The more you learn about trigonometry and higher math, the more you realize this circle is the ultimate cheat sheet. It tells you the formulas to everything.

    80% of failures are from 20% of causes
    Never compromise your principles today in the name of furthering them in the future.
    "All I ever wanted was an honest week's pay for an honest day's work." -Sgt. Bilko
    "We are generally better persuaded by reasons we discover ourselves than by those given to us by others." -Pascal
    "Since we cannot know all that there is to be known about anything, we ought to know a little about everything." -Pascal

  6. #26
    Join Date
    Feb 2009
    Location
    Island Falls Maine
    Posts
    562

    Default

    We made a set one time but we made it with 16''x 16'' hardwood saw logs.
    Just an idea

  7. #27
    Join Date
    Oct 2008
    Location
    taxachussetts
    Posts
    416

    Default

    from the ramps i see i hope your idea of a heavy truck is just a one ton? i think heavy truck I'm thinking 60,000 empty. it's great to see all the math but it needs to hold the weight. please post a pic if one ramp collapses. think about it.
    TB 325
    TB 302
    dynasty 200sd
    spoolmatic 30a/wc24
    suitcase x-treme 12vs
    miller 211
    evolution rage 2

  8. #28
    Join Date
    May 2008
    Location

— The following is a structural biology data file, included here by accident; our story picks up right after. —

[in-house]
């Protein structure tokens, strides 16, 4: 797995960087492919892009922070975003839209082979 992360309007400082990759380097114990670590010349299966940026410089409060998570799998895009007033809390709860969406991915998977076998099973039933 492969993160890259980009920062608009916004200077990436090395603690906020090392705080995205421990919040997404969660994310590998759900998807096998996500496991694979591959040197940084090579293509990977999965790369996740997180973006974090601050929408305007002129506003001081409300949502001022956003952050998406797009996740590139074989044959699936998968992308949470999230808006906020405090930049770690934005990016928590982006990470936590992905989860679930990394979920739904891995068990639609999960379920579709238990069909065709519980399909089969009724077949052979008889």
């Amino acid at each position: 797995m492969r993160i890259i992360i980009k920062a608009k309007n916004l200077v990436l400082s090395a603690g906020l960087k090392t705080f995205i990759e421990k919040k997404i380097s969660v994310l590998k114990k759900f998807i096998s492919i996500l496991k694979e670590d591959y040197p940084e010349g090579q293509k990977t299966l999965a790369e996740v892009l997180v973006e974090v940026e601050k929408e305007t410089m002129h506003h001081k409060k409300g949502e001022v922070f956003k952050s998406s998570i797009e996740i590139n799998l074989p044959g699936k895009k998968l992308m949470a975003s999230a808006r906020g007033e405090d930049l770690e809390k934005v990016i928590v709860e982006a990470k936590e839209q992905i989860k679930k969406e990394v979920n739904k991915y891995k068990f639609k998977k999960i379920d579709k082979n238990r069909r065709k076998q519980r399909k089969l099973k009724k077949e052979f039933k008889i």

OCEANSIDE, CA
    Posts
    123

    Default

    Quote Originally Posted by Fred Smith View Post
    I believe this is Navy trick to remember the trig functions, I'll try to explain, hopefully without pictures.

    1. the trig functions apply to right triangles, (one 90 deg corner)
    Sort of... Law of Cosines and Law of Sines apply to solving remaining angles and lengths of non right triangles as well, but like Bodybagger said the unit circle is a giveaway for right angles. We always used the "Soak A toe A" SOH CAH TOA mnemonic.

    SOH = Sine = Opposite over Hypotenuse
    CAH = Cosine = Adjacent over Hypotenuse
    TOA = Tangent = Opposite over Adjacent

    It's really all about ratios just like the unit circle, but it's also about using what information you do have to solve for what you do not.
    DYNASTY 200SD
    COOLMATE 1
    MM140AS
    SPOOLMATE 100
    SPECTRUM 625 X-TREME
    SPECTRUM 125C

  9. #29
    Join Date
    Dec 2009
    Posts
    7

    Default No trigonometry needed

    If you subtract 4 feet from the top and the bottom, you get a right angled triangle where the base is 8 feet (a) and the height is 2 ' 6" (b). The side you want is the hypotenuse (c). So, if you use the Pythagorean Theorem:

    (a*a)+(b*b)=(c*c) or (a squared) + (b squared) = (c squared)

    Then you get:

    c = square root ((a*a)+(b*b)).

    In this case, convert the feet to inches
    a=8*12=96
    b=2*12+6=30

    c=square root ((96*96)+(30*30))
    =square root (9216+900)
    =square root (10116)
    =100.5783 inches
    =8.3815 feet = approximately 8 feet and 4 37/64 inches (almost 8' 4 9/16")

    Hope this makes sense

Tags for this Thread

Posting Permissions

  • You may not post new threads
  • You may not post replies
  • You may not post attachments
  • You may not edit your posts
  •  

Warning: Function split() is deprecated in /mnt/stor3-wc1-dfw1/357822/357839/www.millerwelds.com/web/content/lib/footer.inc.php on line 82

Welding Projects

Special Offers: See the latest Miller deals and promotions.